"I don't think it really hit him until that day," Marlene said. "He had taken the bigger-man step and said, 'Well, I'll suffer for the sake of the rest of my class,' but when the day came, he finally broke down. He couldn't understand why this was happening to him. He hadn't done anything wrong."

Instead of leaving town in triumph as the all-American boy off to college, Lewis quietly left for Niagara three months later. He chose the school tucked on the Canadian border in part because Mihalich was the only coach willing to take a chance on him but also because he knew he needed to get out of the area if he wanted a fresh start.

Except even there, he couldn't escape. National newspapers and morning TV programs had picked up his story, so when Lewis arrived on campus, everyone knew all about him.

Against everyone's advice, Lewis read every story written about him, as well as the reader comments attached. The attacks on his own character stung, but what hurt worse were the people blaming his mother, convinced she was a bad parent with two kids now in gang-related shootings.

"I know people were thinking, 'What kind of guy is coach Mihalich bringing up here?'" Lewis said. "They knew me before I knew them, or they thought they knew me. That first year I just tried to show people who I was, that I didn't deal with those types of people and that my family was not what they thought it was."

Lewis paused.

"Winning the MVP, winning the MAAC helped," he said. "It sort of made it all better."

Indeed there is no cure like good news, and Lewis supplied it in bunches. He came off the bench to average 19.7 points and 4.7 rebounds to lead the Purple Eagles to the MAAC tournament title and the NCAA tournament. The story that had so long been a negative was spun around, with Lewis rightly becoming the kid who had overcome so much.

Once the NCAA tourney spotlight faded, for the next two years Lewis declined interviews about his past. He wasn't ashamed. He just needed to move on.

[+] EnlargeTyrone Lewis and mom
AP Photo/Jessica HillLewis immediately embraced his mother Marlene after Niagara won the 2007 MAAC tournament title.

And he has, as has everyone else.

Marlene, who still believes police mishandled the situation with her son, is raising Rachael's daughter, 3-year-old Nevaeh ("Heaven" spelled backward). Though raising a toddler after one's own children are grown has its challenges, Marlene calls Nevaeh a blessing. Nevaeh wasn't a week old before she attended her first basketball game, swaddled and packed off for her uncle's AAU tournament game in Conshohocken, Pa.

Now she, along with her grandmother and great-grandmother, makes the six-hour trek to Buffalo every time Lewis plays. In four years, Marlene figures she's missed maybe five games, despite a ride that can be flat-out harrowing through the winter months.

"We've been through snow, rain, coming and going -- you name it," Marlene said.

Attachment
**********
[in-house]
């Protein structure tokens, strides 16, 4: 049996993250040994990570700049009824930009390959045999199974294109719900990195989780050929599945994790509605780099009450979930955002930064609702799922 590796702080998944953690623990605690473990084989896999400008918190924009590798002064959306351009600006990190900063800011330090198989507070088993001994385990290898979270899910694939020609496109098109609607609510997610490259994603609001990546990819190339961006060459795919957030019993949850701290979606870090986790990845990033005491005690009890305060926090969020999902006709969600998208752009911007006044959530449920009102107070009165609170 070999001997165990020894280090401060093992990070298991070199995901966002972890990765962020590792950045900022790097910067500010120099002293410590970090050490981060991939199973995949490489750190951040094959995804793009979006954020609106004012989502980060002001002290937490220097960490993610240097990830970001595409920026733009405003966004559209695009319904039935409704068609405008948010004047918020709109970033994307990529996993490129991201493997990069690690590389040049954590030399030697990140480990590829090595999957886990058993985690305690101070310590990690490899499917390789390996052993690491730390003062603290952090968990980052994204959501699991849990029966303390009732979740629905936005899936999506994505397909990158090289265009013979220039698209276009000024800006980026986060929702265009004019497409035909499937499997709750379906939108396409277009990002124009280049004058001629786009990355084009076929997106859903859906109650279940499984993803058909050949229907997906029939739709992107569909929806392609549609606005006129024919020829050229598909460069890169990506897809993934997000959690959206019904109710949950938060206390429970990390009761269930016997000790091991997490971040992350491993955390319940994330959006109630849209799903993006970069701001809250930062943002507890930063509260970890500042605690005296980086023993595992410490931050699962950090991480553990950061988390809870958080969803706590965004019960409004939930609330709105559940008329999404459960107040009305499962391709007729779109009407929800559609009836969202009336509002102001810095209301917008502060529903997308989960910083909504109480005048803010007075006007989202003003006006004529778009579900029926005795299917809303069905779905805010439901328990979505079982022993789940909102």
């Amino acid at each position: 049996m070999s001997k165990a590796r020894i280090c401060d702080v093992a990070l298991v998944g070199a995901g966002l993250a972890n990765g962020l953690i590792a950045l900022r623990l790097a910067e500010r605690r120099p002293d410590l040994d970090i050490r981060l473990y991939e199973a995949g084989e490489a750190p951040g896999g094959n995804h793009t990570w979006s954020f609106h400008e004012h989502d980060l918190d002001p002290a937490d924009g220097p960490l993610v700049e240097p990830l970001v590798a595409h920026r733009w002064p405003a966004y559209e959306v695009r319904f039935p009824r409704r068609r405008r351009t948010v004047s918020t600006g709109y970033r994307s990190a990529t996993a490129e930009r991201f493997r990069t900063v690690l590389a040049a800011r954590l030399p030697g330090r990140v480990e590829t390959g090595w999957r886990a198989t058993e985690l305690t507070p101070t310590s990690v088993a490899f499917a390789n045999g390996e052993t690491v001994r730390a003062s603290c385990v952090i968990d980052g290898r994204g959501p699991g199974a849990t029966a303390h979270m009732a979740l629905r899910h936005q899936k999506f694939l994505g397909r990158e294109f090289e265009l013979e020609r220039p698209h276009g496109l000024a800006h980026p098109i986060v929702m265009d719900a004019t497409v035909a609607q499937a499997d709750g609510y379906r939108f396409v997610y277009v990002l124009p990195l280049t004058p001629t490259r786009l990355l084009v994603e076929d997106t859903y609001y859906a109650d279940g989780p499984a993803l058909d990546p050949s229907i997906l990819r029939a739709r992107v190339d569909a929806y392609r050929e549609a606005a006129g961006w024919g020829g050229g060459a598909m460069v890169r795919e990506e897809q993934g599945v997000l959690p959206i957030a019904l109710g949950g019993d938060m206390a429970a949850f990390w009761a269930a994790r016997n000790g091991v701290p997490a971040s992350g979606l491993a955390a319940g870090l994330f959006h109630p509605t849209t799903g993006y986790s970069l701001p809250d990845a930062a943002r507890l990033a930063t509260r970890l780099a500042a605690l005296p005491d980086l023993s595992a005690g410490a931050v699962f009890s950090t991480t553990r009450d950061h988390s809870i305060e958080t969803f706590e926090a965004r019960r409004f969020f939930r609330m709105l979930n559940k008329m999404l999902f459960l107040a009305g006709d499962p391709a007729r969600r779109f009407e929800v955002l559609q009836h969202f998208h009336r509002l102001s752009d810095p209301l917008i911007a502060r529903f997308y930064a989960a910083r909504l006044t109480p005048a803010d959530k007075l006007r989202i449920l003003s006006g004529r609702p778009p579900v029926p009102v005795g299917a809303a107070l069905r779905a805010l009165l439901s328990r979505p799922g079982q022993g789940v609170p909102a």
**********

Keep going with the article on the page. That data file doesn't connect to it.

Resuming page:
Sentenced to 5½ to 20 years, Rachael is in prison in Erie, a quick ride from the Niagara campus. Lewis visits every year on Rachael's birthday. She is expected to be released next year.

"She's doing fine now," Lewis said. "I know she felt especially bad for me because I took the heat for it, but I told her that it was no problem and that I'll always love her."

And a year ago, five men were charged with the murder of Fralin.

Unsealed grand jury testimony revealed that Kendrell Cottrell, a neighborhood resident who considered Fralin a "good kid," packed a .357 revolver in the car that night (in a cruel twist of irony, an acquaintance of the Fralin family had supplied Cottrell with the gun), intent on robbing someone. When Lewis tapped the bumper, Cottrell was worried that his girlfriend's car was damaged and, intent on earning respect, had his driver follow Lewis while he shot at the car from behind.

It had nothing to do with gangs, nothing to do with Rachael Lewis and nothing to do with Tyrone Lewis: just a random act of violence with fatal consequences.

But if there is any vindication to be had in proving that he had nothing to do with gangs, Lewis isn't feeling it.

"To me, it's lose-lose situation," Lewis said. "I lost two friends, one who was shot and one to the system."

[+] EnlargeLewis
David W. Hahn/CSI PhotoIn recent years, Lewis and the Purple Eagles have been at their best in the month of February.

Yet Lewis doesn't play with a heavy heart or a burden. He plays with freedom and joy. He is inspired by Fralin and even by Rachael, knowing that making wise choices has afforded him an opportunity he doesn't intend to waste.

His college career is drawing to a close, with the real world just around the corner -- bills to pay, a job search, a girlfriend who would like to get serious -- but rather than shrink, Lewis is ready to embrace it head-on.

First, however, he has a few more pieces of collegiate business he needs to tend to.

For starters, there is the basketball season. Most everyone has penciled in league favorite Siena as the MAAC champion and NCAA tournament qualifier, but Lewis would like to have something to say about that. He's been injured at two different points this season and has missed a total of six games. So the 12-12 Purple Eagles have never quite gotten on track.

But Lewis is back to full strength now and is hoping Niagara will take a familiar path during the stretch run. During his college career, the Purple Eagles are a remarkable 20-4 during February.

"We lost a few, and I know everyone was saying 'stick a fork in them,'" Lewis said. "But everybody knows when it comes to February, that's when Niagara plays its best basketball. I hope everyone does count us out."

And there is one more important date on the calendar.

On May 23, Niagara will hold its commencement exercises.

Tyrone Lewis intends to be there.

There's no way he would miss it.

Dana O'Neil covers college basketball for ESPN.com and can be reached at espnoneil@live.com.